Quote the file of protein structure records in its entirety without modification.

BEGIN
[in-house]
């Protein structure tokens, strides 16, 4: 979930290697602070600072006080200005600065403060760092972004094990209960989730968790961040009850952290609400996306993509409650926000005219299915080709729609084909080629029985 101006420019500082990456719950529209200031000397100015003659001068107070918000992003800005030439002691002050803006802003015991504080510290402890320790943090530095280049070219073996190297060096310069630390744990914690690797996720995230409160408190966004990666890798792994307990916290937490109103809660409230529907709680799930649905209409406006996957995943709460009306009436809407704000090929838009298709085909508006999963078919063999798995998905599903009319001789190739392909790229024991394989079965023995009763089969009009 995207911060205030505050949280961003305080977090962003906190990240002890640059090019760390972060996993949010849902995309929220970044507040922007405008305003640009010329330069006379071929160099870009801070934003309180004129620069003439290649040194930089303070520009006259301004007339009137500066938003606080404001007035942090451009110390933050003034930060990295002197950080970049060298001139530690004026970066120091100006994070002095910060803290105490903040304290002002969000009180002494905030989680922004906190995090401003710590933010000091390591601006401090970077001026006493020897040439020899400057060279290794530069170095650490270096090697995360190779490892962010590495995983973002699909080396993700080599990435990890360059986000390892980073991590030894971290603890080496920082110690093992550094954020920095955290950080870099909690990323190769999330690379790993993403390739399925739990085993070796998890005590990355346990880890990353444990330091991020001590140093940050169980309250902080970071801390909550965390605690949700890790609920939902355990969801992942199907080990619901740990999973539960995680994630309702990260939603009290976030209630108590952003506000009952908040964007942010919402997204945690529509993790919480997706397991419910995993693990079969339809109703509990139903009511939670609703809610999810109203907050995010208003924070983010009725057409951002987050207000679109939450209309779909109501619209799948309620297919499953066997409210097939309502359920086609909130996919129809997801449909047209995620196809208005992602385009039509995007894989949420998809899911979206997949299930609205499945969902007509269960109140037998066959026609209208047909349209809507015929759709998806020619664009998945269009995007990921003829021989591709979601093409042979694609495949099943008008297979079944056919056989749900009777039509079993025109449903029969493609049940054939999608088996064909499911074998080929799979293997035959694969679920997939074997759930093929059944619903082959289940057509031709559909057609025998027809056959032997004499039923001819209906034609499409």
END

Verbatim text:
[in-house]
């Protein structure tokens, strides 16, 4: 979930290697602070600072006080200005600065403060760092972004094990209960989730968790961040009850952290609400996306993509409650926000005219299915080709729609084909080629029985 101006420019500082990456719950529209200031000397100015003659001068107070918000992003800005030439002691002050803006802003015991504080510290402890320790943090530095280049070219073996190297060096310069630390744990914690690797996720995230409160408190966004990666890798792994307990916290937490109103809660409230529907709680799930649905209409406006996957995943709460009306009436809407704000090929838009298709085909508006999963078919063999798995998905599903009319001789190739392909790229024991394989079965023995009763089969009009 995207911060205030505050949280961003305080977090962003906190990240002890640059090019760390972060996993949010849902995309929220970044507040922007405008305003640009010329330069006379071929160099870009801070934003309180004129620069003439290649040194930089303070520009006259301004007339009137500066938003606080404001007035942090451009110390933050003034930060990295002197950080970049060298001139530690004026970066120091100006994070002095910060803290105490903040304290002002969000009180002494905030989680922004906190995090401003710590933010000091390591601006401090970077001026006493020897040439020899400057060279290794530069170095650490270096090697995360190779490892962010590495995983973002699909080396993700080599990435990890360059986000390892980073991590030894971290603890080496920082110690093992550094954020920095955290950080870099909690990323190769999330690379790993993403390739399925739990085993070796998890005590990355346990880890990353444990330091991020001590140093940050169980309250902080970071801390909550965390605690949700890790609920939902355990969801992942199907080990619901740990999973539960995680994630309702990260939603009290976030209630108590952003506000009952908040964007942010919402997204945690529509993790919480997706397991419910995993693990079969339809109703509990139903009511939670609703809610999810109203907050995010208003924070983010009725057409951002987050207000679109939450209309779909109501619209799948309620297919499953066997409210097939309502359920086609909130996919129809997801449909047209995620196809208005992602385009039509995007894989949420998809899911979206997949299930609205499945969902007509269960109140037998066959026609209208047909349209809507015929759709998806020619664009998945269009995007990921003829021989591709979601093409042979694609495949099943008008297979079944056919056989749900009777039509079993025109449903029969493609049940054939999608088996064909499911074998080929799979293997035959694969679920997939074997759930093929059944619903082959289940057509031709559909057609025998027809056959032997004499039923001819209906034609499409």